I spent an hour and a half at my neighborhood health club yesterday. I could barely get through it.
Not because my workout was so taxing, but because of the omnipresent background music – selected by the club – that accompanied my workout.
The playlist was gleaned from the latest Billboard charts. The songs are a sad testament to just how depraved the music industry has become.
Like the song “I Gotta Feeling” by the Black Eyed Peas. It tops this week’s Billboard charts. Its lyrics include the following:
“Fill up my cup/Mazol tov/Look at her dancing/Just take it off.”
Those suggestive lyrics are tame compared to the No. 2 song on charts, “Best I Ever Had,” by Drake. It goes:
“Get it from the back and make ya f***** bra strap pop/All up in ya till a n**** hit the jackpot.”
And even the lyrics of female artists are brazenly sexual, like “LoveGame” by Lady Gaga, No. 7 on Billboard’s hit parade.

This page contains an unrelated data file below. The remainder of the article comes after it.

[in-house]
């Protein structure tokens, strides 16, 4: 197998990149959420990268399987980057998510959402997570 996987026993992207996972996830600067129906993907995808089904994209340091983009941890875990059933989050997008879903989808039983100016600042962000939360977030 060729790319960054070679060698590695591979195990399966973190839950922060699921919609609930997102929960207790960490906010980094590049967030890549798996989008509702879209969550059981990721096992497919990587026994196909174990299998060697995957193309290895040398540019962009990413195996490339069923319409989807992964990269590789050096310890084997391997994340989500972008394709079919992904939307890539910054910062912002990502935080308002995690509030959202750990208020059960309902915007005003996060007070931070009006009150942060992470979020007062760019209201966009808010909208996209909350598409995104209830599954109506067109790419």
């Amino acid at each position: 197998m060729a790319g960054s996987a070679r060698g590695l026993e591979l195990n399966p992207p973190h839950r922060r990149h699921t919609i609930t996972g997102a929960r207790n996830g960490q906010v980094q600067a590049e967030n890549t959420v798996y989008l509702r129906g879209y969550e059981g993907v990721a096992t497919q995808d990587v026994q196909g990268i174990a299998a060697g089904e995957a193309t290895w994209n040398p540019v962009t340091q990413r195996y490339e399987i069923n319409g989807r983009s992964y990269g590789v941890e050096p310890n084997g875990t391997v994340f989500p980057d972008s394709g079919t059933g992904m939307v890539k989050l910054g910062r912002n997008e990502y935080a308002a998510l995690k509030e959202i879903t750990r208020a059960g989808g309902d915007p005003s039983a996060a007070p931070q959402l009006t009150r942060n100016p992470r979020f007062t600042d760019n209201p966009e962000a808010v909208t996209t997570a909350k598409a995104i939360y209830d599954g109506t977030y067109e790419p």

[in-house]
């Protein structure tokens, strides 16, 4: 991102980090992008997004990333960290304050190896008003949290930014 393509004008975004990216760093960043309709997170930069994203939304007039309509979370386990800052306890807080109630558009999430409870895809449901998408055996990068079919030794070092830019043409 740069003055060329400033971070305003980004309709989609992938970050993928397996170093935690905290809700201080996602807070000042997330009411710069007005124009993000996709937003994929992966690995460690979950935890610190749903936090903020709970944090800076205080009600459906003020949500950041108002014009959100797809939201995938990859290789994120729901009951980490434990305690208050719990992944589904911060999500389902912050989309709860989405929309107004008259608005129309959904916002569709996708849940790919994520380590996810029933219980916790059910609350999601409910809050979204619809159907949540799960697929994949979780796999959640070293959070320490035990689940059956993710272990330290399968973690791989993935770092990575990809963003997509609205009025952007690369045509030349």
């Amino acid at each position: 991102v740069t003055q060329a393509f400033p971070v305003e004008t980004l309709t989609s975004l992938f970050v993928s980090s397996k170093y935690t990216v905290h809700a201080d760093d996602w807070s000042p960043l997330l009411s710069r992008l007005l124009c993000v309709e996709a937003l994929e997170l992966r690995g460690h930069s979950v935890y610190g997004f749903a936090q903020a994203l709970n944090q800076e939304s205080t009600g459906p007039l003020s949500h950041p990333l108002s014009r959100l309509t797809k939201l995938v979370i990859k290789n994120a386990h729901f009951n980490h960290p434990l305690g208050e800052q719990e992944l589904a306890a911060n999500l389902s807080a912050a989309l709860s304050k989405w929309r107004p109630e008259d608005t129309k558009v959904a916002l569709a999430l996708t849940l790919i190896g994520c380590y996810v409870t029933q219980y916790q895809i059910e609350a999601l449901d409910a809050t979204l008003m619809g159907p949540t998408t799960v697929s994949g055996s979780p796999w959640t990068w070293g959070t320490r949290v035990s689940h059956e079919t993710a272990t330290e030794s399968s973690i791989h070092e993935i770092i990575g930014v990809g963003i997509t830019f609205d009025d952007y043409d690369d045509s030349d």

“Let’s have some fun, this beat is sick/I wanna take a ride on your disco stick.”
I accept that the Black Eyed Peas and Drake and Lady Gaga and every other musical artist have a First Amendment right to record songs that offend my Christian sensibilities.
But I believe I have just as much right not to hear such offensive music in public places like, say, department stores or restaurants or, yes, neighborhood health clubs.
What we need is a second coming of the Parents Music Resource Center, which was co-founded by Tipper Gore, wife of former Vice President Al Gore. PMRC raised public consciousness about the profane and indecent lyrics that appeared on record albums without the knowledge of most of America’s parents.
Because of PMRC’s activism, record labels started placing stickers on music informing buyers of “explicit lyrics or content.”
It is a good thing that consumers are properly warned that a piece of music they are considering purchasing at their local Tower Records or on Amazon contains mortally repugnant lyrical content.
The time has come when establishments that cater to the public should be compelled to forewarn the unsuspecting that they may be exposed to background music – while they are shopping, eating, working out or whatever – that is offensive to their ears.